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Apr 20, 2021
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“You and I are of the same blood”: 5 important questions about donation

Who needs donated blood?

Donated blood has a wide range of applications. It is necessary for patients with severe injuries, burns, as well as those in need of surgical interventions associated with profuse blood loss, for example, after severe road accidents. Transfusions are needed for many diseases of the hematopoietic system, such as leukemia or aplastic anemia. Chemotherapy and radiation therapy used in the treatment of malignant tumors lead to a drop in blood counts, and transfusions are often necessary for successful therapy. For some genetic diseases, such as thalassemia or Diamond-Blackfen anemia, transfusions may be required for life. Blood-derived drugs are needed to treat hemophilia. Blood is also necessary for certain diseases of the liver, kidneys, in the treatment of a number of severe infections, and so on. In certain cases, donated blood is needed for women in labor and newborns.

If donor blood is not enough, and such situations arise constantly, including against the backdrop of a pandemic, this means that doctors will have to make a difficult decision: who to transfuse blood and who does not. Due to the shortage of donated blood, surgery and chemotherapy courses have to be postponed. With a little time and effort to donate blood, you can literally save someone’s life.

Who can donate?

A potential donor must be at least 18 years old and weigh at least 50 kg, and also have no contraindications for transfusion. Thus, patients with HIV / AIDS, viral hepatitis, tuberculosis, malignant neoplasms, mental illness, hearing and speech impairments cannot share blood. It is necessary to temporarily withdraw from donation for various periods after surgical interventions, including abortions, stay on business trips for more than two months, contacts with patients with hepatitis A, B and C. A complete list of temporary and absolute contraindications can be found here.

Note that in Russia the requirements for donors are much more stringent than in other countries. And some of our contraindications to donation practically never occur abroad. For example, the age limit is far from being tied to adulthood everywhere, as in our country: in the UK and the USA, you can become a donor at the age of 17, and with the permission of parents or guardians, even from 16. It is forbidden to donate blood in Australia and Spain do not have such bans. In Russia, any viral hepatitis excludes donation for life, while in some countries people who have had hepatitis A in childhood have the right to become donors.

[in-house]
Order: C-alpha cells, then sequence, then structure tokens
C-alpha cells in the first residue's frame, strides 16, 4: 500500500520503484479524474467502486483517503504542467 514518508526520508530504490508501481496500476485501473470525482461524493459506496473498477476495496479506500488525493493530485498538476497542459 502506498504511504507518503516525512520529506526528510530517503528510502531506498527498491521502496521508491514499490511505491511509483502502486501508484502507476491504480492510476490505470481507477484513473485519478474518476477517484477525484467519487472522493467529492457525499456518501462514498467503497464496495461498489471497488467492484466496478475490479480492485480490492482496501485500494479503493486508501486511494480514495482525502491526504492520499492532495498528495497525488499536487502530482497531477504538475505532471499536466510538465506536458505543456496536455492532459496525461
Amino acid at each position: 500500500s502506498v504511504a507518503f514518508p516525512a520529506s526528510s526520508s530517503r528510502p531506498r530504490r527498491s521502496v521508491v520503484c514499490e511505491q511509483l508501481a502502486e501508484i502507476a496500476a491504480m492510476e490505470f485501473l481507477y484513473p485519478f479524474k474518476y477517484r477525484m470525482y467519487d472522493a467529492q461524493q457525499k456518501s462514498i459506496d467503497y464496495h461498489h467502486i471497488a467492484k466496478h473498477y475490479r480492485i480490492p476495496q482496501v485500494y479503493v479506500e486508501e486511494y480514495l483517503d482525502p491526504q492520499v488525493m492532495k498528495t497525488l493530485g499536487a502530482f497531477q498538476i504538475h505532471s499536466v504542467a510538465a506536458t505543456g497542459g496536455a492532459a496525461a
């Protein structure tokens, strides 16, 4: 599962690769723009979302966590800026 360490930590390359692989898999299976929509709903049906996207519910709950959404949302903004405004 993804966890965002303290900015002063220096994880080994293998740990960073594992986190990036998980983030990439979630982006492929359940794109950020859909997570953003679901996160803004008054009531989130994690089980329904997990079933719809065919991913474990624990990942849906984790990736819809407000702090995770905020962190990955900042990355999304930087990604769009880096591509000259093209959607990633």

You can get comprehensive information about donation on the Blood Service Internet portal – www.yadonor.ru. The blood donation hotline – 8-800-333-33-30 – works around the clock and the call within Russia is free. On the Donor Traffic Light portal, you can find out where the nearest center is located, which requires the blood of your group.

How do I know my blood type?

First, take a look at your medical record. For many, the blood group is prescribed in the form of a special code: I – 0 or 00; II – A or 0A; III – B or 0B; IV – AB. There you can also find the Rh factor, which is indicated by the letters Rh, and positive or negative is indicated as “+” or “-“.

If this information is not available, you can contact the local polyclinic and get tested for free. Such services are provided by any private laboratory – for money, of course.

By the way, in 1997, the Russian Government adopted a decree according to which a mark on the blood group and Rh factor can be entered into a citizen’s passport at his will.

An interesting fact: in the world, blood of the first group with a positive Rh factor is most often found, but in Russia the most common group is the second. And the least of all people with the fourth blood group and a negative Rh factor. In most countries, people with this group make up no more than 1 percent of the country’s population.

How does the donor benefit?

According to the law, on the day of blood donation, the donor is provided with free meals and two days off. Having donated two maximum allowable blood doses during the year, the donor has the right to receive a preferential voucher to a sanatorium at the place of work or study. After passing 60 donations, the volunteer receives a badge “Honorary Donor of Russia”, and along with it – an annual paid leave at a convenient time for him, the right to extraordinary medical care and an annual indexed payment, which in 2020 amounted to 14,570 rubles 36 kopecks.

In some regions, additional benefits are provided, and Moscow honorary donors are most fortunate – they are entitled to free travel on public transport, the manufacture and repair of dentures, as well as a 50% discount on utility bills and pharmaceuticals.

If we talk about health benefits, then at least donating blood up to 500 ml is absolutely safe, which is confirmed by numerous scientific studies. The recommended volume of one donation is 450 ml. In addition, donation is an opportunity to get rid of excess iron, which may increase the risk of developing certain cancers and myocardial infarction. A study in Finland showed that donors have an 88% lower risk of heart attack than those who have never given blood or who have done it once. Perhaps the reason is also that before donation, people undergo mandatory examination and tests, that is, they better control their health.


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